It is quite a simple process. On this end I, the funder, loans the money (usually as low as $25) to the leading microfinance organization. That organization then works with their Microfinance Institutions (MFIs), which can range from non-profits to large, corporate banks, to organize a field of borrowers. Then the microfinance organization loans the money to the MFI who handles all the administration of the loan with the borrower. The borrower pays back, often with interest to the MFI who in turn returns the base amount of the loan to the microfinance organization who in turn, sends that money back to you.

Really? Isn’t just giving money part of the problem?

Kind of. But the key point to bear in mind here is that while doling out money can become a problem, running a successful business is a personal and cultural promise. Sure, these areas need roads and education and health, but world governments do a lot of that work. Helping people build and grow their dreams of living sustainable and free lives is something we can help out with.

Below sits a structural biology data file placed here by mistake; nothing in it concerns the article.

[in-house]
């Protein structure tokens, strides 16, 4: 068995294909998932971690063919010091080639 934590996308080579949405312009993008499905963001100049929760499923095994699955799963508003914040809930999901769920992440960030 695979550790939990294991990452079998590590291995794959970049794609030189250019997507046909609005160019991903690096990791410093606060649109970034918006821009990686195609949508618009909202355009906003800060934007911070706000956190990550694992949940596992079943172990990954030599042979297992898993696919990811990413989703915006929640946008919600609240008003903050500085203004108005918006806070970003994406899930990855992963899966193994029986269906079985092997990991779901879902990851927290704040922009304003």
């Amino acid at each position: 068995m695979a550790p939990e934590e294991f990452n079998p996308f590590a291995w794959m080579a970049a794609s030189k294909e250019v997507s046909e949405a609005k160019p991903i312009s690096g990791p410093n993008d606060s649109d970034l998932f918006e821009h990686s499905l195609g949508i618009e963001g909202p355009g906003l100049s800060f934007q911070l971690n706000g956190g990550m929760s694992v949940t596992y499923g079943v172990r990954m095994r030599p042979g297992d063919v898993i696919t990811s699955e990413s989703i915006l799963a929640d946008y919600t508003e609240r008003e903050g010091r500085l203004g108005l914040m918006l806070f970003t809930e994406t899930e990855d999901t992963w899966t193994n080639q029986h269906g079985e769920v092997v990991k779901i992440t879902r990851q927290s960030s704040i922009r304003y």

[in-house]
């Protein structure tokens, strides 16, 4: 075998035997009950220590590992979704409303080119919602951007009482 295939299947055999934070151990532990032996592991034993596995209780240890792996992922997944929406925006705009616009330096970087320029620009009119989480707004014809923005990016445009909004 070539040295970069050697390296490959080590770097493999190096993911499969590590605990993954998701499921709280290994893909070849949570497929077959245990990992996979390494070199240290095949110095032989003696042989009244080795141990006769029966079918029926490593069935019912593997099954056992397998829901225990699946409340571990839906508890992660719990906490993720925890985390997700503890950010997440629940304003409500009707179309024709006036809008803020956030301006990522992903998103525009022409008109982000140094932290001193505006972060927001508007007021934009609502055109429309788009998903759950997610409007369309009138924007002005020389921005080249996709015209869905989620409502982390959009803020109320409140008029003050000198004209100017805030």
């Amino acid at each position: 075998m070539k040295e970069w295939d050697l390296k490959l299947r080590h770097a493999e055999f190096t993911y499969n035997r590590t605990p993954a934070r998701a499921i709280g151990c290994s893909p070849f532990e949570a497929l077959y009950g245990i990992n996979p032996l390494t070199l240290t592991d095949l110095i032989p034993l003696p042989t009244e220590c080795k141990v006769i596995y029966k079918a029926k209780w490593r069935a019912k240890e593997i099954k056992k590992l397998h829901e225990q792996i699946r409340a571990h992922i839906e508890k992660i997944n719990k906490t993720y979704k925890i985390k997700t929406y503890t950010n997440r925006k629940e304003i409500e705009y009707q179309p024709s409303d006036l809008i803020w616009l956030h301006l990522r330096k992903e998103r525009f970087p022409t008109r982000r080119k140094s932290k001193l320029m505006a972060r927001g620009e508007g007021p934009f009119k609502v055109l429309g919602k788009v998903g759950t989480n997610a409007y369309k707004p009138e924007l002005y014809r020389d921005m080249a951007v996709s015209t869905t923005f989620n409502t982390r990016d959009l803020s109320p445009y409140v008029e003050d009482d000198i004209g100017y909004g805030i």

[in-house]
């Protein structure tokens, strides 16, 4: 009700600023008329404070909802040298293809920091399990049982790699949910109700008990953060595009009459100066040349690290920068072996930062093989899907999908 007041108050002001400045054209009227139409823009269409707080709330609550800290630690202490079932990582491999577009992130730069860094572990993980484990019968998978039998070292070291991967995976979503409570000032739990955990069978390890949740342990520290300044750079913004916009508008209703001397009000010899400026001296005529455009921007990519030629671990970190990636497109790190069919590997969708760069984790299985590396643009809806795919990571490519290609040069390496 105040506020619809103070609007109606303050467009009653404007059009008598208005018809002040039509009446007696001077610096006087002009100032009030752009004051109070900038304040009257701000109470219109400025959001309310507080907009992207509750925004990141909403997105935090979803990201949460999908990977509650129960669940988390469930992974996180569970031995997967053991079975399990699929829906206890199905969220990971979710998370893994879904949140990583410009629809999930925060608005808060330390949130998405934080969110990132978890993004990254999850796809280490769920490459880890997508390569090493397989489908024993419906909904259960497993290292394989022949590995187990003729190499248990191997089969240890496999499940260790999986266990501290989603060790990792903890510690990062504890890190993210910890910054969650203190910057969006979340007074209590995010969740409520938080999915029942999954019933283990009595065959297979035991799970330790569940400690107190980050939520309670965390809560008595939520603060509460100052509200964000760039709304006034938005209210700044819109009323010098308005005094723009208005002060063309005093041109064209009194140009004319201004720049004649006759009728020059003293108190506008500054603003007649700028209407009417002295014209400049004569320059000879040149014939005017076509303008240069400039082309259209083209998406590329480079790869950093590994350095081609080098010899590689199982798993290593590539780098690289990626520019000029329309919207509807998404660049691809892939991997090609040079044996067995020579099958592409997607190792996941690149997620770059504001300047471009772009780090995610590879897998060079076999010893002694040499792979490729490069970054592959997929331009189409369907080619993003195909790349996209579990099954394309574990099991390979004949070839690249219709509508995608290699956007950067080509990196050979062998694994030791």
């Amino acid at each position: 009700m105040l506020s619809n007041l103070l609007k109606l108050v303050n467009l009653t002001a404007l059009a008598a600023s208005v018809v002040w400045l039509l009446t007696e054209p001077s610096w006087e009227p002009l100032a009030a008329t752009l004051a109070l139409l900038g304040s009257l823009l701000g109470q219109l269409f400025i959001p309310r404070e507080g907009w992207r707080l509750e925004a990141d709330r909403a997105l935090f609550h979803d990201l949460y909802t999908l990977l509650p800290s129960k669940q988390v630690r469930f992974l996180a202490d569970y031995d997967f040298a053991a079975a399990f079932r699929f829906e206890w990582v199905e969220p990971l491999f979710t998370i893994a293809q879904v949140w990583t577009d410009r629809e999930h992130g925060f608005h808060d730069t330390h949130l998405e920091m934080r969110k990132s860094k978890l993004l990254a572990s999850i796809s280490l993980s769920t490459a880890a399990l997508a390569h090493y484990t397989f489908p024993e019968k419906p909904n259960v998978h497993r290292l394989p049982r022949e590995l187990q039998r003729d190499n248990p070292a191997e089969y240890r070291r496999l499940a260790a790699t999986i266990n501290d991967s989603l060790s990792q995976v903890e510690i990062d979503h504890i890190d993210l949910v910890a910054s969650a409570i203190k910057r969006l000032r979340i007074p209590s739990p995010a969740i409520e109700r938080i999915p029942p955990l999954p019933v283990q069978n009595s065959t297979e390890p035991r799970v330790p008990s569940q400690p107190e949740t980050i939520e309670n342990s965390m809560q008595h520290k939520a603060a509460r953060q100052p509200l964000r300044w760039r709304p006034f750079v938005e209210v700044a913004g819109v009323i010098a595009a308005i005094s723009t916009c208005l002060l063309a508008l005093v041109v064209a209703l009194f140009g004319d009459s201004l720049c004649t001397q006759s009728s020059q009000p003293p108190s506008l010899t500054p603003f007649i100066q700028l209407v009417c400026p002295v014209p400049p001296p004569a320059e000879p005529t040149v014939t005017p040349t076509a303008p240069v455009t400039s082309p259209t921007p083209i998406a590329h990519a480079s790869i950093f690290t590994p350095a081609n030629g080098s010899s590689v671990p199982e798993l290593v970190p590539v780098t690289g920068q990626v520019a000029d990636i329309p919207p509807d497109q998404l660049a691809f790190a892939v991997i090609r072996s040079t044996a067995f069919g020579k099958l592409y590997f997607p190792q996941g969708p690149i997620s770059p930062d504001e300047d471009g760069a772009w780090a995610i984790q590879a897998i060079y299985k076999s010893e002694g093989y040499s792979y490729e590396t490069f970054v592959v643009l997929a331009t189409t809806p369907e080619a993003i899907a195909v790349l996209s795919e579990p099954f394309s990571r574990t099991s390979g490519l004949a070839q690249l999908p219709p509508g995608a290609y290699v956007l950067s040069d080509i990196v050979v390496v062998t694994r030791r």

According to CGAp (Consultative Group to Assist the Poor), microfinance does work:

“Empirical evidence shows that, among the poor, those participating in microfinance programs who had access to financial services were able to improve their well-being-both at the individual and household level-much more than those who did not have access to financial services.

  • In Bangladesh, Bangladesh Rural Advancement Committee (BRAC) clients increased household expenditures by 28% and assets by 112%. The incomes of Grameen members were 43% higher than incomes in non-program villages.
  • In El Salvador, the weekly income of FINCA clients increased on average by 145%.
  • In India, half of SHARE clients graduated out of poverty.
  • In Lombok, Indonesia, the average income of Bank Rakyat Indonesia (BRI) borrowers increased by 112%, and 90% of households graduated out of poverty.